Chris Narbone is creator of Amplify, a blog focused on empowering people through technology. You can find him at http://amplifytoday.com.
Mad scientists get a bad rap. Just because they’re “mad” doesn’t make them evil, right? For every Dr. Frankenstein, there’s a Doc Brown.
Those of us who budget also get a bad rap for our approach to money. We’re living within our means to either get out of debt or save — unfortunately that’s still not as accepted as it should be. Methods for keeping a budget might be perceived as a little mad or eccentric. In some ways, we’re also mad scientists. That’s not a bad thing and here’s how to embrace that mad scientist approach to budgeting:
If you’re serious about a budget, what does your lab look like? Is it as simple as a spreadsheet? Consider something a little more sophisticated. What makes a mad scientist is their curiosity in emerging technologies. By empowering them through technology it allows them to do great things.
One of the tools in my lab is Mint.com (no affiliation) where I can run experiments to see how spending in certain categories affects my budget. The advantage of this type of technology is that you’re able to import transactions and not have to deal with the minutia of recording – every – single – purchase. Also, I can create subcategories and control the flow of information to get the most out of my analysis.
The other advantage of online tools like Mint, is that you can easily present your budget. In Dr. Frankenstein’s lab, he reanimated a corpse; Doc Brown built a time-machine out of a DeLorean. Which would you rather present?
Budgets are not fun and usually involve tough choices. Personal finance tools also allow you to present your budget to the family without them reaching for pitchforks or torches. By providing this information in a different light other than cold, hard numbers, it makes for better conversation with your assistant (see below).
Other tools you’ll find in my lab:
- Automating bill pay: Best way to deal with static bill amounts and it’s one less thing to remember.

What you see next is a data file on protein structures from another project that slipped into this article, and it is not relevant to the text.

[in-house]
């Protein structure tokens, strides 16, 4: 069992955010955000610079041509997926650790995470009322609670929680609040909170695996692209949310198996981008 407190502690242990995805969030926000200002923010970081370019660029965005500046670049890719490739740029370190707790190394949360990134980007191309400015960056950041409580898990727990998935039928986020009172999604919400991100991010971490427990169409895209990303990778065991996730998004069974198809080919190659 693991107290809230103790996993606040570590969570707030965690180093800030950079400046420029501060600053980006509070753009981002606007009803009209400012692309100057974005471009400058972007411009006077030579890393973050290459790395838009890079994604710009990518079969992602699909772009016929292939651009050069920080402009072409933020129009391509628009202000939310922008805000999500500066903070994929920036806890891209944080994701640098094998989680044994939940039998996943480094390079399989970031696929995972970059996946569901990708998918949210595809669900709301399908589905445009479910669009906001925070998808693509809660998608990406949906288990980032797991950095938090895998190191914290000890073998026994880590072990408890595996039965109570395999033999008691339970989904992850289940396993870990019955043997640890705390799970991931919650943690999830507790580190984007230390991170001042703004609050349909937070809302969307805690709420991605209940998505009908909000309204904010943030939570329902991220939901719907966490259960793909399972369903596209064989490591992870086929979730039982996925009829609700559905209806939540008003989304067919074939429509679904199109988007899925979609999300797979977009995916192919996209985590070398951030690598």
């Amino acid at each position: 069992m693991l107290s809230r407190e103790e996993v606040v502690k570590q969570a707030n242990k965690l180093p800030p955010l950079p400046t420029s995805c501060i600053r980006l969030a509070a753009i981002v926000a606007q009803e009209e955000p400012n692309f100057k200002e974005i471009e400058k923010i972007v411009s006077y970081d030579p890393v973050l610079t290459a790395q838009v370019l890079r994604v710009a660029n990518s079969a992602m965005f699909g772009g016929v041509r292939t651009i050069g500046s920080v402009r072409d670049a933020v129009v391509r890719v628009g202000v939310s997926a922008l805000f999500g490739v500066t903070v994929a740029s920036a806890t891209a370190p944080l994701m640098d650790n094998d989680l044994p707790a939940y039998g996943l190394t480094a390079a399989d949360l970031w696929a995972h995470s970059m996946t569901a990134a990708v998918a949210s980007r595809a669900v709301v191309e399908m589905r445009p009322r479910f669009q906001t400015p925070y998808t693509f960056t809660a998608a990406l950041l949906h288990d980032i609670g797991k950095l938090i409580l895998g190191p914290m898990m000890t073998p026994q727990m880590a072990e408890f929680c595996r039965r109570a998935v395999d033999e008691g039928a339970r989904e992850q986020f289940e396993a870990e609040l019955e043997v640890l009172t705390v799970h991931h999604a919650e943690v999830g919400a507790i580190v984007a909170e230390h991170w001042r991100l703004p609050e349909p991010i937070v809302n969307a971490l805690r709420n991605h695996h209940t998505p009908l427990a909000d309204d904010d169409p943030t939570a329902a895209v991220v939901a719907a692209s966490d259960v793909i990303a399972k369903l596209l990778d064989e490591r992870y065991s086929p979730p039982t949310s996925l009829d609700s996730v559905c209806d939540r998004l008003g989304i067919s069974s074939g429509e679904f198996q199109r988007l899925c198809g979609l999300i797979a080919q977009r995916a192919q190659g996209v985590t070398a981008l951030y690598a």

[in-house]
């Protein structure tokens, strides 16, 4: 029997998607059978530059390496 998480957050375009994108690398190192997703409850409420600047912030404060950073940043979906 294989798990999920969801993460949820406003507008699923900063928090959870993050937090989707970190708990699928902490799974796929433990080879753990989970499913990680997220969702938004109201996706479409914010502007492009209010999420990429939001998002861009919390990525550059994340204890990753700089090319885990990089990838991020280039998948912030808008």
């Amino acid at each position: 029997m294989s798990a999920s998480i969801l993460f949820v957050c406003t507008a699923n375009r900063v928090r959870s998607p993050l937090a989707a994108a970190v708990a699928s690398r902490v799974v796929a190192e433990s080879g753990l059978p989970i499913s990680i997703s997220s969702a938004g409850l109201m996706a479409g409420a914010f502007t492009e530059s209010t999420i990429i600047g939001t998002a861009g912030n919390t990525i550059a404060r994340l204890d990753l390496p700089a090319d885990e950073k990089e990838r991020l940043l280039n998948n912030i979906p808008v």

- Going paperless for bills and statements: I try to convert as many notifications as I can to my email in order to stay organized.
Do you have someone to share your work with and help you out? My assistant happens to be a pretty red head (my wife) with a penchant for common sense. Without my assistant, I’d go on a budgeting rampage and make decisions like, “We need to save money — we can go without diapers and ride our bikes everywhere!”
A fresh set of eyes provides perspective. When I’m immersed in my lab for too long, I miss things or can get delusional. While I’m in charge of the budget, my wife oversees a lot things that the budget impacts. Having regular conversations about the budget provides harmony and balance in the family.
If you don’t have an assistant to share your work with, find a friend or a family member for a reality check. You don’t want to turn into a Dr. Moreau. He conducted surgeries to create part-human, part-animal creatures on his own island. He probably could’ve benefitted from a reality check or two.
This kind of crosses over to evil, mad scientist territory, but it’s worth exploring. Who’s going to do your bidding? Hopefully, it’s good bidding. Most mad scientists have a network to carry out plans or bring back information in an effort to achieve their goals.
For the budget minded, this could be a friend helping you coupon or aware you of hot deals. Maybe it’s a deal-of-the day website like Groupon or Living Social. Develop and utilize a network that is aware of your interests. Just be sure to reciprocate because angry henchmen can easily turn on you.
The mad scientist approach to budgeting embraces the use of technology while leveraging relationships to create a sound budget that’ll get you to your goals.
What kind things are in your lab? How does your assistant help you? What kind of information does your henchman bring you?